Maker(s)
Artist: Kuroda Toko 黒田稲皐 (1785-1846)
Historical period(s)
Edo period, early 19th century
Medium
Ink and color on silk
Dimensions
H x W: 44.9 x 85.8 cm (17 11/16 x 33 3/4 in)
Geography
Japan
Credit Line
Gift of Charles Lang Freer
Accession Number
F1896.92
On View Location
Currently not on view
Classification(s)
Painting
Type

Hanging scroll

Keywords
carp, Edo period (1615 - 1868), Japan, kakemono
Provenance

To 1896
Yamanaka & Company, New York to 1896 [1]

From 1896 to 1919
Charles Lang Freer (1854-1919), purchased from Yamanaka & Company in 1896 [2]

From 1920
Freer Gallery of Art, gift of Charles Lang Freer in 1920 [3]

Notes:

[1] Undated folder sheet note. See Original Kakemono List, L. 70, pg. 15, Freer Gallery of Art and Arthur M. Sackler Gallery Archives.

[2] See note 1.

[3] The original deed of Charles Lang Freer's gift was signed in 1906. The collection was received in 1920 upon the completion of the Freer Gallery.

Previous Owner(s)

Yamanaka and Co. (C.L. Freer source)
Charles Lang Freer 1854 - 1919

Label

Kuroda Toko was a samurai from Tottori who moved to Edo after studying with the official painter to the daimyo of his native region. Toko's teacher, Hijikata Torei (1735-1807), had studied in Kyoto with Maruyama Okyo (1733-95), who had created an influential style of painting from his study of Chinese, Japanese, and European art. Torei had also studied the realistic painting of natural subjects by Ming- and Qing-dynasty Chinese artists. The realism of Toko's ink carp swimming underwater and viewed from above reflects this heritage from his teacher. Blue flowers emerging from the pool heighten the effect and are also decorative.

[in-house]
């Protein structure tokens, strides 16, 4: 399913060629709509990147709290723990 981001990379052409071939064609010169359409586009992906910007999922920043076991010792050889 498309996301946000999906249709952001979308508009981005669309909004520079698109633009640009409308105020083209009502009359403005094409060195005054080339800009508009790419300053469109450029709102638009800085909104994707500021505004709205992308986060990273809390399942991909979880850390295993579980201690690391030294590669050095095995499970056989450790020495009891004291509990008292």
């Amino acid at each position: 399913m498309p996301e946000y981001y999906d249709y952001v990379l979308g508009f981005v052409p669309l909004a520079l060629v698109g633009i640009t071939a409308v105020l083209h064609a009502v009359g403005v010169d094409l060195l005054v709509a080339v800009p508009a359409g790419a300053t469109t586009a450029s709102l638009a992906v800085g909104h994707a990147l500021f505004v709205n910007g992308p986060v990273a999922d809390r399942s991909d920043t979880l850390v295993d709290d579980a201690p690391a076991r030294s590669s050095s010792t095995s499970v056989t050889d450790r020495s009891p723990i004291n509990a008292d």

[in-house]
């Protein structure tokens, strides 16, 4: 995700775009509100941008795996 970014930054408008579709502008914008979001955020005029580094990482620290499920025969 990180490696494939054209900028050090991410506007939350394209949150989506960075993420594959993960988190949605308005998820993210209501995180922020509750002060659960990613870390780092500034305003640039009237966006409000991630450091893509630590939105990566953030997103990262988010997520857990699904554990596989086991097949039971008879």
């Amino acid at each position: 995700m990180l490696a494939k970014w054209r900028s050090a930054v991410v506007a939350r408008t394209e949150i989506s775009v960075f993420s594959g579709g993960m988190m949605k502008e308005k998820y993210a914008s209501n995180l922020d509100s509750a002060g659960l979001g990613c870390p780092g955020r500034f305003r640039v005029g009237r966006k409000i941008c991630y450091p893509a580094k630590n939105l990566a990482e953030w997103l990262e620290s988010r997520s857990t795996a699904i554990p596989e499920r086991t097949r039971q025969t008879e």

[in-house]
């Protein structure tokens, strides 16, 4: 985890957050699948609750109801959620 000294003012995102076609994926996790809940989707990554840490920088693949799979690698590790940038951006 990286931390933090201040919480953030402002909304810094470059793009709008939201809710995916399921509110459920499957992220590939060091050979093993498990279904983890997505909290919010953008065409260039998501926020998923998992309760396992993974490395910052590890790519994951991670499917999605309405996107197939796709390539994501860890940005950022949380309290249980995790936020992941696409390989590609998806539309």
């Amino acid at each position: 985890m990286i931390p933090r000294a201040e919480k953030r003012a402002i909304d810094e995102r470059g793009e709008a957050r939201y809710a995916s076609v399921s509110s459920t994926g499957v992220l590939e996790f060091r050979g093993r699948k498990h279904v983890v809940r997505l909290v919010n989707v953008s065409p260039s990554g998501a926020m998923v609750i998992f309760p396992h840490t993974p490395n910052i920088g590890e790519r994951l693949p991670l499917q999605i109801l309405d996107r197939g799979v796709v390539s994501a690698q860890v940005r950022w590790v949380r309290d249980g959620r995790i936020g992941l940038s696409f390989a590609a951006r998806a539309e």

Published References
  • Unknown title. no. 734 Tokyo. p. 45.
  • Thomas Lawton Linda Merrill. Freer: a legacy of art. Washington and New York, 1993. p. 208, fig. 142.
Collection Area(s)
Japanese Art
Web Resources
Google Cultural Institute
Rights Statement

Copyright with museum